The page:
“Go Deep My Friend….Go Deep!”
“Go Deep My Friend….Go Deep!”
L.T. Force, Ph.D.
People say that attitudes can change in an instance; I believe that. Yes, it is true that certain behaviors and beliefs take time, practice and effort to alter. However, there are defining moments in one’s life where thoughts and actions can be altered - almost instantaneously.
I love long Train-rides and I love technology. Any chance I have to take Amtrak - I will. I like the experience and convenience. I also like the fact that Amtrak has internet capability. I like to write on the train -as I am doing now. (In fact, the reason I think I really enjoy it is I know I have a little Attention Deficit Disorder (ADD) running through my genes - and the motion of the train and changes in scenery - in fact, help me focus on my writing).
Over the last weekend, I watched the Netflix movie:“Our Social Dilemma” - a movie that highlighted the concerns of the intrusiveness, absorption and tracking capability of social media apps. The alarming part was how deep and far these technology platforms can go in creating algorithms to monitor and predict your behavior. Like many who watched the movie - i immediately turned off most of my “notifications” on my apps. Again, I love technology - but I also love my privacy and independence more. As I continued to think about that movie - I also started to think about how other things in our modern world have influenced our thoughts, beliefs and behaviors.
I remember a number of years ago having a conversation with a colleague about the impact of psychotropics on emotion in college students. When I was early into the study of the field of Psychology - I was introduced to the work of Abraham Maslow and his work in the arena of “self- actualization”. In his theory Maslow spoke of: “Peak Experiences”.
Definition: Peak Expetience
A peak experience is an altered state of consciousness characterized by euphoria, often achieved by self-actualizing individuals. The concept was originally developed by Abraham Maslow in 1964, who describes peak experiences as "rare, exciting, oceanic, deeply moving, exhilarating, elevating experiences that generate an advanced form of perceiving reality, and are even mystic and magical in their effect upon the experimenter." There are several unique characteristics of a peak experience, but each element is perceived together in a holistic manner that creates the moment of reaching one's full potential. Peak experiences can range from simple activities to intense events; however, it is not necessarily about what the activity is, but the ecstatic, blissful feeling that is being experienced during it.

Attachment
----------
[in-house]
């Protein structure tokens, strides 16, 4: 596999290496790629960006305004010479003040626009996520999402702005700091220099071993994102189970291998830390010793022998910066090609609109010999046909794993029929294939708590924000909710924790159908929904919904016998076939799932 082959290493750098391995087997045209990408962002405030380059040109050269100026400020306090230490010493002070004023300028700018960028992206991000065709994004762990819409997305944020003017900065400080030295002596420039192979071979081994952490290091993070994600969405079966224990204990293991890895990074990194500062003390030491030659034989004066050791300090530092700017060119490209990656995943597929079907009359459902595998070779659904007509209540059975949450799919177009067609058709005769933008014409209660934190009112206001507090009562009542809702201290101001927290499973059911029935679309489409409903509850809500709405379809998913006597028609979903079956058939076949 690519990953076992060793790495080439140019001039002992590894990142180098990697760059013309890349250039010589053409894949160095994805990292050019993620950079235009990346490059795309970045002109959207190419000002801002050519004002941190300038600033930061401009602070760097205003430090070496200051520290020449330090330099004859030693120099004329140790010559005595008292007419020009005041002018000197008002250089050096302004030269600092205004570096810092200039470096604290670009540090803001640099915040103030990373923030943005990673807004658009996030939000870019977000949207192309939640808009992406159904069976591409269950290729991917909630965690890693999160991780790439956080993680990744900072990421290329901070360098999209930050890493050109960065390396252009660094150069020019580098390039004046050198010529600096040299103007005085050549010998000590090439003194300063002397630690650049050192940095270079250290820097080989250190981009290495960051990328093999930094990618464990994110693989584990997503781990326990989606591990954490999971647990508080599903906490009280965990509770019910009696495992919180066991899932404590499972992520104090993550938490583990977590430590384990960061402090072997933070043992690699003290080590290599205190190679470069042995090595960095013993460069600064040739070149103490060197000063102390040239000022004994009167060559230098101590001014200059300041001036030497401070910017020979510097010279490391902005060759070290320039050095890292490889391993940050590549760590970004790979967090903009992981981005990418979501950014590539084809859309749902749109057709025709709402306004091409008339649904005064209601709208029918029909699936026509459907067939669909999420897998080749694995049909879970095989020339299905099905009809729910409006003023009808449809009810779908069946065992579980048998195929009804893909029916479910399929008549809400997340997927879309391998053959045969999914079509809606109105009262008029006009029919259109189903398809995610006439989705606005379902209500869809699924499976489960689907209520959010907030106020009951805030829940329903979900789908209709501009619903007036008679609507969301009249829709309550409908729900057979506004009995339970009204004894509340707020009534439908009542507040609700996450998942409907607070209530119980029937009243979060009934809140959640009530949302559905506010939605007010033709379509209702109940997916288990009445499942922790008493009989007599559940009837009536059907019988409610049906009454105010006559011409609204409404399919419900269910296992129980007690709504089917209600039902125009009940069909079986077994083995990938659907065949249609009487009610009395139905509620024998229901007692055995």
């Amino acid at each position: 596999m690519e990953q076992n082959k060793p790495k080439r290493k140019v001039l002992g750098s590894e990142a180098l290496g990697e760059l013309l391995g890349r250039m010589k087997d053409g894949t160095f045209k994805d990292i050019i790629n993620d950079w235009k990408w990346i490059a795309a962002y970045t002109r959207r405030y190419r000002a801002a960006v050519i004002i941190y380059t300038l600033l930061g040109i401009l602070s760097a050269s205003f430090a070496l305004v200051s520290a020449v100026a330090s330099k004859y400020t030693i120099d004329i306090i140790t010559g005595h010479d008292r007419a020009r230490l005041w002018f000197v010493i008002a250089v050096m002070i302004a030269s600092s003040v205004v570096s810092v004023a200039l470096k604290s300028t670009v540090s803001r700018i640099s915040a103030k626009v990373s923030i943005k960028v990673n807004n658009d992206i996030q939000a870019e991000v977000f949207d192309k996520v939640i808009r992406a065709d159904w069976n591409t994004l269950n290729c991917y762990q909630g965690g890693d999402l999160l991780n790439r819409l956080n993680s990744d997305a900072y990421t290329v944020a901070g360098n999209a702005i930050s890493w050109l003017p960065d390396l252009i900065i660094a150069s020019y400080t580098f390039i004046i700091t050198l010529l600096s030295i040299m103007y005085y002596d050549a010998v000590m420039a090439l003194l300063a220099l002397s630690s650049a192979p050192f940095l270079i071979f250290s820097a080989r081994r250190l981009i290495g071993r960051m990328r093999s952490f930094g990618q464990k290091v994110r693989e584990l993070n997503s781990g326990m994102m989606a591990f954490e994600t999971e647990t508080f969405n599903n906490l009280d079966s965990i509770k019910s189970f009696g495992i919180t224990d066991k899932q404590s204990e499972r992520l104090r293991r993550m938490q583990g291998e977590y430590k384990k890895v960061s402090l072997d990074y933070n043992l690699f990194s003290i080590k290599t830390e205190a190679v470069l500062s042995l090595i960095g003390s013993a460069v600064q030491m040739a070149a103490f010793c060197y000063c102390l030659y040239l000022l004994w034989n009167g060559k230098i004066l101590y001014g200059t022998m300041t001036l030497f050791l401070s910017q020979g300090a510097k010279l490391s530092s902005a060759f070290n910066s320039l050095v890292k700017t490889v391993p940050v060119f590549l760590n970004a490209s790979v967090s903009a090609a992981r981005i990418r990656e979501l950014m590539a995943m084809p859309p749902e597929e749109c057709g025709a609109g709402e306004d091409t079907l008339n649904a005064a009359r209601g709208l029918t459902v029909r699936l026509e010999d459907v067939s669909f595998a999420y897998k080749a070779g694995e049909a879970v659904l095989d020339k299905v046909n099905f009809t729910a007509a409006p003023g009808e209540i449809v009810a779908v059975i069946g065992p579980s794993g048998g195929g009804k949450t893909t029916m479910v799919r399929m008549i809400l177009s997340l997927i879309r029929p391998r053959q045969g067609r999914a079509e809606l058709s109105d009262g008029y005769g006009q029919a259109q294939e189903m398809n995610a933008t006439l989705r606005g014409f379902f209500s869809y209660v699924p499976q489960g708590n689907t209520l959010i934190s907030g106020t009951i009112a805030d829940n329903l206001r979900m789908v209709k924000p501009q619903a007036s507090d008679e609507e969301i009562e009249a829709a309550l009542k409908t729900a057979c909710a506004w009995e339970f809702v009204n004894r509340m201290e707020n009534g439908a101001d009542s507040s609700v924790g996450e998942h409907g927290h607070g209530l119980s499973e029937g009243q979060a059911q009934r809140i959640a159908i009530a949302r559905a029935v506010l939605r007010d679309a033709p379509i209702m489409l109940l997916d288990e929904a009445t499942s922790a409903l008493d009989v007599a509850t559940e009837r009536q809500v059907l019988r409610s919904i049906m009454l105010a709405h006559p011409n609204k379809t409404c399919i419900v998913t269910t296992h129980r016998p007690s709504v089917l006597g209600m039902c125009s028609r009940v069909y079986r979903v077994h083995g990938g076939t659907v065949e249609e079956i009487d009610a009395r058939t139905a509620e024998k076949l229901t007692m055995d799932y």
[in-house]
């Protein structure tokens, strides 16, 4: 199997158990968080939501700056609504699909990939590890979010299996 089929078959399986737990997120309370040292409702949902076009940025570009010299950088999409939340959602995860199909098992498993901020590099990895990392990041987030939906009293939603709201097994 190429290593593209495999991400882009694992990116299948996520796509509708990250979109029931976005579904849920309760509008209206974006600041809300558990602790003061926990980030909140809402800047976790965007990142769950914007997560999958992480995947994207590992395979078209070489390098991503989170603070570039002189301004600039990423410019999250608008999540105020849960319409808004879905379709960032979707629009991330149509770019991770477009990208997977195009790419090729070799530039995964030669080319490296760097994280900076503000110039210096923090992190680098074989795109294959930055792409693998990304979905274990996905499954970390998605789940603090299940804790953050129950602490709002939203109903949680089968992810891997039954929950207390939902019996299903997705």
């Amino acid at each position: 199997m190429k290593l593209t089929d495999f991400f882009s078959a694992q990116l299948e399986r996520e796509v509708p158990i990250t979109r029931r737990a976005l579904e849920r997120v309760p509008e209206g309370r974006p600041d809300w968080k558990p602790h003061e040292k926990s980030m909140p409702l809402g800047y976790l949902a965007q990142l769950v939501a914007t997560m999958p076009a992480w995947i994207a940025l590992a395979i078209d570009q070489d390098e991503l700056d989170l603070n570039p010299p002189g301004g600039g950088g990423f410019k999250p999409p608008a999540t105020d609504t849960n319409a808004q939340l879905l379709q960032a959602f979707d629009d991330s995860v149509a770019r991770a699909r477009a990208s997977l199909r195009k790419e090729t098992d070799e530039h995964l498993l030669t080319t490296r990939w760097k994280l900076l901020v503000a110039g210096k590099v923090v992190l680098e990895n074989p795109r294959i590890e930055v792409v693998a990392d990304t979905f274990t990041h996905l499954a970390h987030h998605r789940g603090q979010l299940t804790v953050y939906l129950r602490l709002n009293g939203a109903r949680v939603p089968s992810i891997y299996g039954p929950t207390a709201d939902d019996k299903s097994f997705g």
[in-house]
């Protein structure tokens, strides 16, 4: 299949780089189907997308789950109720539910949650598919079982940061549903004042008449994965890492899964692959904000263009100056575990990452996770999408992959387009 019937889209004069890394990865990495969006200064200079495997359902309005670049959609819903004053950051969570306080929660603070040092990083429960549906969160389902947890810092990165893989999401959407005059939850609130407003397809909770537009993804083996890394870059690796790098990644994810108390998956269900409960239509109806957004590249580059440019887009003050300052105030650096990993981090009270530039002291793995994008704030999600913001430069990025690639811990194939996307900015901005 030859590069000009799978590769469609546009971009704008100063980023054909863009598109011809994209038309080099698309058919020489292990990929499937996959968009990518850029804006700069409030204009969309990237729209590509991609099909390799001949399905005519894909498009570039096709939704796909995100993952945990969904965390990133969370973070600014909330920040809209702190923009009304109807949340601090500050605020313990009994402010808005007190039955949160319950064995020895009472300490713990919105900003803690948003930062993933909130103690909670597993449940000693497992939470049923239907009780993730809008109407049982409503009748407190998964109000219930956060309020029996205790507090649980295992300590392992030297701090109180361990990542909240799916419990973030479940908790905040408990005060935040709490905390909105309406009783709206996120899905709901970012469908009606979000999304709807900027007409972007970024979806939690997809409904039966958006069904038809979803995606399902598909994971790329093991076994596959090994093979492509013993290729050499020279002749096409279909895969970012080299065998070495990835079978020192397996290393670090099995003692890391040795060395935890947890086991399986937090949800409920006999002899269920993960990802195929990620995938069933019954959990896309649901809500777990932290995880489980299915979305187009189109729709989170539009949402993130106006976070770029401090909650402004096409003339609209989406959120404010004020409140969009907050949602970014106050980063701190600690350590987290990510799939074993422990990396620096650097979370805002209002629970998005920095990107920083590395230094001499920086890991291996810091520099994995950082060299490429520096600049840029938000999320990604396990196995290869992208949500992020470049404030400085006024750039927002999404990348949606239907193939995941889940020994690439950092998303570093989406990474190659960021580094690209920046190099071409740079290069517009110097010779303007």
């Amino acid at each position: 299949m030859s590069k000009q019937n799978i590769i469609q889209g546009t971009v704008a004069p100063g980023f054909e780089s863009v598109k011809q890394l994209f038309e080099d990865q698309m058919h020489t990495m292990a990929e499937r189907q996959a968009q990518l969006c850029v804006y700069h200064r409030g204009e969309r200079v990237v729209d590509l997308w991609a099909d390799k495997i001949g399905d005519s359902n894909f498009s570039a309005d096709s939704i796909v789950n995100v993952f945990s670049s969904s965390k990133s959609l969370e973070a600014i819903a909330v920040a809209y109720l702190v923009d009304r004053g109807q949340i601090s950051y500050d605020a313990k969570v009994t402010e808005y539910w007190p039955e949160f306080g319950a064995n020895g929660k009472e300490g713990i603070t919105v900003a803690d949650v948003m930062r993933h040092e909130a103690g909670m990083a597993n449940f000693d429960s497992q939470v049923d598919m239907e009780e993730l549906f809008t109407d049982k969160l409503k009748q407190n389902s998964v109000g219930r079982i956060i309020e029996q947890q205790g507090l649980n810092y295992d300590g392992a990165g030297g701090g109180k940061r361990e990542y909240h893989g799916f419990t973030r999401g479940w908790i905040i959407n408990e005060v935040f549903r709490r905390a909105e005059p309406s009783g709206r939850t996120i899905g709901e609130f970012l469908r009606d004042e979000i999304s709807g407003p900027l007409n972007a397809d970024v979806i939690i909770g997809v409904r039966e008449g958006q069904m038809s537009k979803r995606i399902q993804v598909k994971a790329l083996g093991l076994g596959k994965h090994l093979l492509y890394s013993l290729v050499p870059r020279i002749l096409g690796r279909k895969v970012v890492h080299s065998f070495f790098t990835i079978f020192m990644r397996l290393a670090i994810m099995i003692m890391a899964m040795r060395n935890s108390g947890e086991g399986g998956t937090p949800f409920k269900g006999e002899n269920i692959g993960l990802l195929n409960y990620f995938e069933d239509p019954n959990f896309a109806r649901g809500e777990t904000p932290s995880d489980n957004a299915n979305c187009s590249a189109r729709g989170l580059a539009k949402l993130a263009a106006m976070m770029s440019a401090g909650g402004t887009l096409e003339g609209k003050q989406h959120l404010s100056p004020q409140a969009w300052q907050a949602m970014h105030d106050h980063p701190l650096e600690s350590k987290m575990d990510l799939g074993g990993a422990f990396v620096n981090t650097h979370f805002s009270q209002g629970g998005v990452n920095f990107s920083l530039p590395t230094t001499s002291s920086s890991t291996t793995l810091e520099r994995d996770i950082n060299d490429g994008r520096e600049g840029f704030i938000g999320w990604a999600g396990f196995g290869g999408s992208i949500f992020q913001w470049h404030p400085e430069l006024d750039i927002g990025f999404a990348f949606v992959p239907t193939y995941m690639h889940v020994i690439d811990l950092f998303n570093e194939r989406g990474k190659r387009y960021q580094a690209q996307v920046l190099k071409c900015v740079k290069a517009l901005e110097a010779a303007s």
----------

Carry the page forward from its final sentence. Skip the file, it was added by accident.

Peak experiences were originally described by psychologist Abraham Maslow as "moments of highest happiness and fulfillment" in his 1964 work Religions, Values, and Peak Experiences. To some extent the term represents Maslow's attempt to denominate those experiences which have generally been identified as religious experiences and whose origins have, by implication, been thought of as supernatural. Maslow (1970) believed the origin, core and essence of every known "high religion" was "the private, lonely, personal illumination, revelation, or ecstasy of some acutely sensitive prophet or seer".Maslow's assertions about peak experience, along with his famous hierarchy of needs, were widely celebrated due to the theories' focus on the psychology of healthy people, which stood out in a time where the bulk of psychology research focused on psychological disorders.
In original peak experience research, Maslow utilized interviews and questionnaires to gather participants' testimonies of peak experience. These early studies suggested common triggers for peak experience included art, nature, sex, creative work, music, scientific knowledge, and introspection.
Historically, peak experience is associated with the psychological phenomenon flow. Peak experience is differentiated from flow due to a number of factors including subjective level of experience intensity: while peak experience denotes a high level of stimulation or euphoria, flow is not associated with an increased level of stimulation. (Wikipedia)
The conversation with my colleague centered on the impact of psychotropics on the ability to experience a Peak Experience. My point was - with the rapid increase of medication for college students - with the intent of stabilizing mood, thereby placing a structure or ceiling on mood and expressions.... my point was....the younger generation exposed to psychotropics may never experience the awe of a Peak Experience....because their moods and emotions are being regulated and governed by a pharmaceutical restraint.
Fast forward back to the stimulation and control of technology. We are bombarded with technological input- shaping the way we think….fostering the way we feel… and as such - we may never get to experience the natural and raw feelings of a: Peak Experiences - as we continue to be numbed by this implosion of technology.
The answer? Be aware. My personal belief is that: “we pay rent for all engagements in life….in all things that we do there is a cost associated” Technology can be good and a value-add …. Psychotropics can be good and a value-add….but when is enough….when is it too much?
Answer: Be aware and never give up the ability....the freedom and the luxury of going inside - in the presence of your own thoughts.... and in the presence of your own emotions. Go deep my friend….go deep! It is like the experience of being in a protected greenhouse that provides you with an understanding of the presence of quiet.... and the presence of safety - as the plants grow and develop. Same thing for the human condition:
"Go deep my friend....go deep....grow from the inside out!"